CHRISTGAU: That voice belongs to jazz singer Madeleine Peyroux. And if you don't recall a Woody song called "Wild Card in the Hole," that's because there wasn't one. Peyroux wrote the music for a lyric Woody's daughter Nora Guthrie chose for her, as Nora and bassist Rob Wasserman pursued their 13-year dream of completing the new "Note of Hope: A Celebration of Woody Guthrie." Eleven vocalists follow Van Dyke Parks's overture. One of the most unlikely is another jazz singer, Kurt Elling, doing "Peace Pin Boogie."

(SOUNDBITE OF SONG, "PEACE PIN BOOGIE")

KURT ELLING: (Singing) Peace, peace, peace, peace, boogie for peace. Wanna kiss my sweet, I got to boogie for peace. Looks like I'm a goner, ain't got no peace pin on. Can't kiss my sweet Paige when I've got no peace pin on.

CHRISTGAU: "Note of Hope" takes the risk of elaborating rhythm rather than laying on melody. Bassist Wasserman, a renowned accompanist, is more than comfortable backing Lou Reed's song-speech; Michael Franti's rapping; and three spoken-word prose tracks by Ani DiFranco, Pete Seeger, and the late Studs Terkel.

(SOUNDBITE OF SONG, "I HEARD A MAN TALKING")

STUDS TERKEL: (Singing) I heard a man talking last night and he said, I could actually make more money when the Depression was on. And the lady laughed at him and she said oh, you couldn't either. How could you? And the man told her, yes, I could. I made more because I could steal more. Nowadays, this damn war makes it awful hard to steal. And, besides, I don't know, I just don't enjoy stealing like I once did.

CHRISTGAU: Most of "Note of Hope's" guests are left-identified, like Guthrie, but the texts they interpret aren't very ideological. Guthrie's playfulness, sexuality and inquisitive mind are front and center. And though rhythm does predominate, Jackson Browne's 15-minute finale is an unrelentingly strophic meditation on the night Woody met his wife, and Nora's mother, Marjorie. Some may call it overlong. I'm not even a Jackson Browne fan, but I say it's hypnotic.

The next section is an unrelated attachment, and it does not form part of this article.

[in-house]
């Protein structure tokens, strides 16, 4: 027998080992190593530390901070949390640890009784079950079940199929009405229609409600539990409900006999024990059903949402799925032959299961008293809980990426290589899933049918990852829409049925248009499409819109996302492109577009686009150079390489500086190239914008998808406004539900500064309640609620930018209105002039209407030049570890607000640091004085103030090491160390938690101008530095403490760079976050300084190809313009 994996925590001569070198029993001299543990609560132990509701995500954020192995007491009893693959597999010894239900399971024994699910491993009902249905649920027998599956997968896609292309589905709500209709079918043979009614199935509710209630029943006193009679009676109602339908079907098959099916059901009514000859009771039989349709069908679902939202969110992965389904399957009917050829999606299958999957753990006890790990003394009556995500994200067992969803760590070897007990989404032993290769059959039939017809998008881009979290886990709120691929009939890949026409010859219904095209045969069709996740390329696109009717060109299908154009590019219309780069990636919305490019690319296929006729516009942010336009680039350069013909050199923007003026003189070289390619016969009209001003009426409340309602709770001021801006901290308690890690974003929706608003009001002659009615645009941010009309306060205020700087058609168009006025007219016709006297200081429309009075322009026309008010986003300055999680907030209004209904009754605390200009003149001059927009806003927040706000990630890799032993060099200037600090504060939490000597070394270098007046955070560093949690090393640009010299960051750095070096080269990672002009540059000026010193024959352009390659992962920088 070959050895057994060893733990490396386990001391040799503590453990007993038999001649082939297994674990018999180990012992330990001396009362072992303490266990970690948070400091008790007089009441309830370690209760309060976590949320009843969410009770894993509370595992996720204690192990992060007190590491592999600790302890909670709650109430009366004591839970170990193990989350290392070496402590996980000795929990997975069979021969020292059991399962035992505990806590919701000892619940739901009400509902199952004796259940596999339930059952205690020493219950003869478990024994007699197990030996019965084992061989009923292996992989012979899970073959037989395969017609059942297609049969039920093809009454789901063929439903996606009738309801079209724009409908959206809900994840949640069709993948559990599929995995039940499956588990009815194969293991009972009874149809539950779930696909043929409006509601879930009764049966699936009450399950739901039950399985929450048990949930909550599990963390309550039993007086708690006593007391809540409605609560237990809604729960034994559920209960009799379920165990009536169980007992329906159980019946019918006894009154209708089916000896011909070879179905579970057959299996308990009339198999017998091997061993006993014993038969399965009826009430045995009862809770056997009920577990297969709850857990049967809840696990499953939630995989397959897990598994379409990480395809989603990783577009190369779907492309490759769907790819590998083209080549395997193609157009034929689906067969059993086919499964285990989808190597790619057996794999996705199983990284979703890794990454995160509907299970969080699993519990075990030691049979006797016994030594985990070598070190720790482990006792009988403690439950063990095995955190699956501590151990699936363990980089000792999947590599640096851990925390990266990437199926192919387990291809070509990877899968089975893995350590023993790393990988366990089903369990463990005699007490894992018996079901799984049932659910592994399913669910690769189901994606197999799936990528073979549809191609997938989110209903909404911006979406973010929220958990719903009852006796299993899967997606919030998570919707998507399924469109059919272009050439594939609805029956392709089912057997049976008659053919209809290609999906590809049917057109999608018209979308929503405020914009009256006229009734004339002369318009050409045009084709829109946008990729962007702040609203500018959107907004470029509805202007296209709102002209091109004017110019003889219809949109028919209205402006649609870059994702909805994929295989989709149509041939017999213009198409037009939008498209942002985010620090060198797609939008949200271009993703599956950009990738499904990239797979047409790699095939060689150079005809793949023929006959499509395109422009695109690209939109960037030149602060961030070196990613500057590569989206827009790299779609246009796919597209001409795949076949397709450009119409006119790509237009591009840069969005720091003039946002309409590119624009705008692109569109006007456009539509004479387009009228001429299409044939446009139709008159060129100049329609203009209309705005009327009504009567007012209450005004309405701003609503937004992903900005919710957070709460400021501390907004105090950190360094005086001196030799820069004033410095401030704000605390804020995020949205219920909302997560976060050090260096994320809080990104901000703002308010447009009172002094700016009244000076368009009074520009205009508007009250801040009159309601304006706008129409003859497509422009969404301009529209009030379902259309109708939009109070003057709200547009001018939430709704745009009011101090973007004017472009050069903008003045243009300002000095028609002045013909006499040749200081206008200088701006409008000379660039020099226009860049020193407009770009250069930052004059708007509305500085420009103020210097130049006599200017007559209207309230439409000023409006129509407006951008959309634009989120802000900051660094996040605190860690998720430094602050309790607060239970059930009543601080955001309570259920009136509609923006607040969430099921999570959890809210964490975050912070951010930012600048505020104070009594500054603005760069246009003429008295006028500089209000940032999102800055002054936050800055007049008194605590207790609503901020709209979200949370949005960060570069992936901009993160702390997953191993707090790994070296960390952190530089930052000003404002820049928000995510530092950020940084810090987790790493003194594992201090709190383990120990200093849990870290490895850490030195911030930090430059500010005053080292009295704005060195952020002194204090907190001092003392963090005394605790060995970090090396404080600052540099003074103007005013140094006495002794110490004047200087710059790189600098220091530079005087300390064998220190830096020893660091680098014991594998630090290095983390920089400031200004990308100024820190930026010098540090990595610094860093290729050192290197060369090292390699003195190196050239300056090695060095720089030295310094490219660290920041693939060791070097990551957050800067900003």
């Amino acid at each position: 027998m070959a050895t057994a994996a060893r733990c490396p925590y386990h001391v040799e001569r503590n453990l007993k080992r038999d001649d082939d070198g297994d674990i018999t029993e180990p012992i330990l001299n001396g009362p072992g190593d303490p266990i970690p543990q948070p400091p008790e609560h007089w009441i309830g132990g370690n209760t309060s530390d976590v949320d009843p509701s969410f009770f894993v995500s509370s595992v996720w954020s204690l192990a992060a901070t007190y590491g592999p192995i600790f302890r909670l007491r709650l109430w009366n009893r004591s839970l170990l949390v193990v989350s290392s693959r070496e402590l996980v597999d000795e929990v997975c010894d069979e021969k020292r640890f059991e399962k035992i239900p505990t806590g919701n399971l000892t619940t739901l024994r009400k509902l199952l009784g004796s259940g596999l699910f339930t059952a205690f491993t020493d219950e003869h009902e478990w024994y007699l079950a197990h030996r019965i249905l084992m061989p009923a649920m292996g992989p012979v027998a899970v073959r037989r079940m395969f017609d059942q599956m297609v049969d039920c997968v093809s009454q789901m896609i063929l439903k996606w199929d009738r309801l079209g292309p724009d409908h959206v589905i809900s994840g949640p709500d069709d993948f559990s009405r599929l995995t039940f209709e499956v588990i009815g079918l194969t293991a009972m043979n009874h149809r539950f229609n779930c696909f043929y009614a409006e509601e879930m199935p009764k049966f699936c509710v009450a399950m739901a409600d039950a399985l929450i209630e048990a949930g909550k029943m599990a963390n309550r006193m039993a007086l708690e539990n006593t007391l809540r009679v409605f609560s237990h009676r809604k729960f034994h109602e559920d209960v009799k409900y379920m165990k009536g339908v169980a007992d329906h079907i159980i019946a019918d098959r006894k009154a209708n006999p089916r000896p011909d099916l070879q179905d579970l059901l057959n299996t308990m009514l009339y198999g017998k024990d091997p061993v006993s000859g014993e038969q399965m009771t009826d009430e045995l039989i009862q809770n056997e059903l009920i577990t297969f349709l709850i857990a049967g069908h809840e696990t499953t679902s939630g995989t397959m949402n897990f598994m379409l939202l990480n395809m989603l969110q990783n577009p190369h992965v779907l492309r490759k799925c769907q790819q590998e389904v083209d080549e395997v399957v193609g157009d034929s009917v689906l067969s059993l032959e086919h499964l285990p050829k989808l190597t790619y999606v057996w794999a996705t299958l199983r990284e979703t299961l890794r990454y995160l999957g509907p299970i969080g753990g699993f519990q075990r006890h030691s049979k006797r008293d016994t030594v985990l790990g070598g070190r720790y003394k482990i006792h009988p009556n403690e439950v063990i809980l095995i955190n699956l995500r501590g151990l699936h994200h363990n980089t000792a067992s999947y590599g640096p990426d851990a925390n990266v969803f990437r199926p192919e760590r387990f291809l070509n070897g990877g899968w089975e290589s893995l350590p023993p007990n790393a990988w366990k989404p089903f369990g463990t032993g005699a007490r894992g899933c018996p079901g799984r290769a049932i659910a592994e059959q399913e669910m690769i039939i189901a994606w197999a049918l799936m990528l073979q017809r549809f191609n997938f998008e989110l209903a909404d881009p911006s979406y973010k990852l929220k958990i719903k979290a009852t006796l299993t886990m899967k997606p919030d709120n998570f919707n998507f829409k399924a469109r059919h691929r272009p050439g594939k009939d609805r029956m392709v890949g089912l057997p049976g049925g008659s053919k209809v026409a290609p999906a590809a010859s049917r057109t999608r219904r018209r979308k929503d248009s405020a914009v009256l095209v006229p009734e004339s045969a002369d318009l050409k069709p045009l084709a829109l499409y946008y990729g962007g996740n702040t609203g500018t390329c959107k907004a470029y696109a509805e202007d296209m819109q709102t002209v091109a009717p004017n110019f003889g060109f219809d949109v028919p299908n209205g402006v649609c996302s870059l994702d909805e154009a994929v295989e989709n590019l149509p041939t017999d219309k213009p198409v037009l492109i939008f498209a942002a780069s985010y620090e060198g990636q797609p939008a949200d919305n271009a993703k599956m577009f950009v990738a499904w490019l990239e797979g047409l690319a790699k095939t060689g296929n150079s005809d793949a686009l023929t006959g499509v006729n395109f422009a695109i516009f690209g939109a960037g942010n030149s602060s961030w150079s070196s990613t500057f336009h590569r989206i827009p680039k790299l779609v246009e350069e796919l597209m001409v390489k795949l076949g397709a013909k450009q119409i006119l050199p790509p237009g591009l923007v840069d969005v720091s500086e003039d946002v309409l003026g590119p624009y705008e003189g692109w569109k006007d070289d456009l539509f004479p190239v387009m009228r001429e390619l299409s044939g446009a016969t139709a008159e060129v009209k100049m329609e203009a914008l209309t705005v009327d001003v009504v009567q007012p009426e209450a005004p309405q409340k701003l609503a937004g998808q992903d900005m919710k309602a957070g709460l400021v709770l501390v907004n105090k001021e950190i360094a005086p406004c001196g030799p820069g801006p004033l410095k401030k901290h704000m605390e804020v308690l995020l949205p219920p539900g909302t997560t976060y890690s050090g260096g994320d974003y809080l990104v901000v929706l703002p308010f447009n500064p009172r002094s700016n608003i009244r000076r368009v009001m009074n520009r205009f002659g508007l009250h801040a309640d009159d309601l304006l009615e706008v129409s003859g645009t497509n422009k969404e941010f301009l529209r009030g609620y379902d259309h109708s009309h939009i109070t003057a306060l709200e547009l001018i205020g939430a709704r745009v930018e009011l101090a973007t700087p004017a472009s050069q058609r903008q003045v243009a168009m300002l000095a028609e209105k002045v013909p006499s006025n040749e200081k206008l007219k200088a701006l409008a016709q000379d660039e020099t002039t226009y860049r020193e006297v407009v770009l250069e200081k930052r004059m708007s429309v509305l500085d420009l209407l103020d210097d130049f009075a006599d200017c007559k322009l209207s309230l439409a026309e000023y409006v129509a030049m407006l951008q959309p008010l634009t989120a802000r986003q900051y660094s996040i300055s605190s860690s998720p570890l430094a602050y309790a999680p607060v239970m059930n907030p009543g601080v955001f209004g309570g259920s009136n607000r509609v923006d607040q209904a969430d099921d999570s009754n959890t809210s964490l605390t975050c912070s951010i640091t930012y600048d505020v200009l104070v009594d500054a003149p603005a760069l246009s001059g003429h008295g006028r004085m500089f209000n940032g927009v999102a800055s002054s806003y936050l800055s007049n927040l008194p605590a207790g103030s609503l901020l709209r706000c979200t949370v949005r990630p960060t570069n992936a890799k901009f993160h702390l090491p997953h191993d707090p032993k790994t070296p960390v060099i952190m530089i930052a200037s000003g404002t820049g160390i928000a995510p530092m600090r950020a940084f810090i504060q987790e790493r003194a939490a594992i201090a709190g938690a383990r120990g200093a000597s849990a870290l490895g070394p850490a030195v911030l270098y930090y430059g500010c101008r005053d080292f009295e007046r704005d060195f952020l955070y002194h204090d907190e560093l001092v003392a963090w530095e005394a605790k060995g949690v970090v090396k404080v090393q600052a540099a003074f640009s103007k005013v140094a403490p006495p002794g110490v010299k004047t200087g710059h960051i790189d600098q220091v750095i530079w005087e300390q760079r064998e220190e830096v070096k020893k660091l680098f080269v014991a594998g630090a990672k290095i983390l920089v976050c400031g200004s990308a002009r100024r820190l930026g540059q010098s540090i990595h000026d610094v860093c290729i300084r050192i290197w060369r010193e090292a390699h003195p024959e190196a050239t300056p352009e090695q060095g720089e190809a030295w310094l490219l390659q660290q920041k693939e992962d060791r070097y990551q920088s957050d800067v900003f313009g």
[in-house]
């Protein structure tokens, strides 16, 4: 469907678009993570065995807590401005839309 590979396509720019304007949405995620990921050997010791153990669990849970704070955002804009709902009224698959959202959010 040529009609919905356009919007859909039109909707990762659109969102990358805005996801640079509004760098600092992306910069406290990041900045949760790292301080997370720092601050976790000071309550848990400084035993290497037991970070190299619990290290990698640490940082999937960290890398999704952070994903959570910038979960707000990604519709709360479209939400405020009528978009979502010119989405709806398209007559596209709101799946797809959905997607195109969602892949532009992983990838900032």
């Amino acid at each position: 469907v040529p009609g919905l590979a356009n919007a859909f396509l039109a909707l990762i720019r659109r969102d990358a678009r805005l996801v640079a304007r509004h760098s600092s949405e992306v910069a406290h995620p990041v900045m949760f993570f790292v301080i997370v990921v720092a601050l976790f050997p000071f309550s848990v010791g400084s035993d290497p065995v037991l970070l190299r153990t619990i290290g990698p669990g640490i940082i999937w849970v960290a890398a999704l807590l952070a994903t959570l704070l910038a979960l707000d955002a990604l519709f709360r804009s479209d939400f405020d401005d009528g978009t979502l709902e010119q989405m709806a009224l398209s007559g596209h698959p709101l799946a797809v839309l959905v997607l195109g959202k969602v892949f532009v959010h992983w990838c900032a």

(SOUNDBITE OF SONG, "YOU KNOW THE NIGHT")

JACKSON BROWNE: (Singing) You know the night, you know the night. You know the night, you know the night. Did you feel this way, too, when I met you?

CHRISTGAU: "Note of Hope" is the sixth album based entirely on writing that came to light after Guthrie's death, including two by Billy Bragg and Wilco, two by the Klezmatics, and one by Jonatha Brooke. These posthumous collaborations have no parallel, in my experience. For over a decade, they've been where I've gone when I wanted to commune with the spirit of Woody Guthrie. I still play every one and now, Rob Wasserman has given me another.

(SOUNDBITE OF SONG, "YOU KNOW THE NIGHT")

BLOCK: That was critic Robert Christgau, reviewing "Note of Hope: A Celebration of Woody Guthrie."

(SOUNDBITE OF SONG, "YOU KNOW THE NIGHT")

BROWNE: (Singing) And it was quite unusual for some reason or another, the night turned off clear and so cold. It caused me to snuggle up closer and to hold, and hold on, hold on to the ground we gained. Hold on to the new inch of life we discovered. Hold on...

GUY RAZ, Host: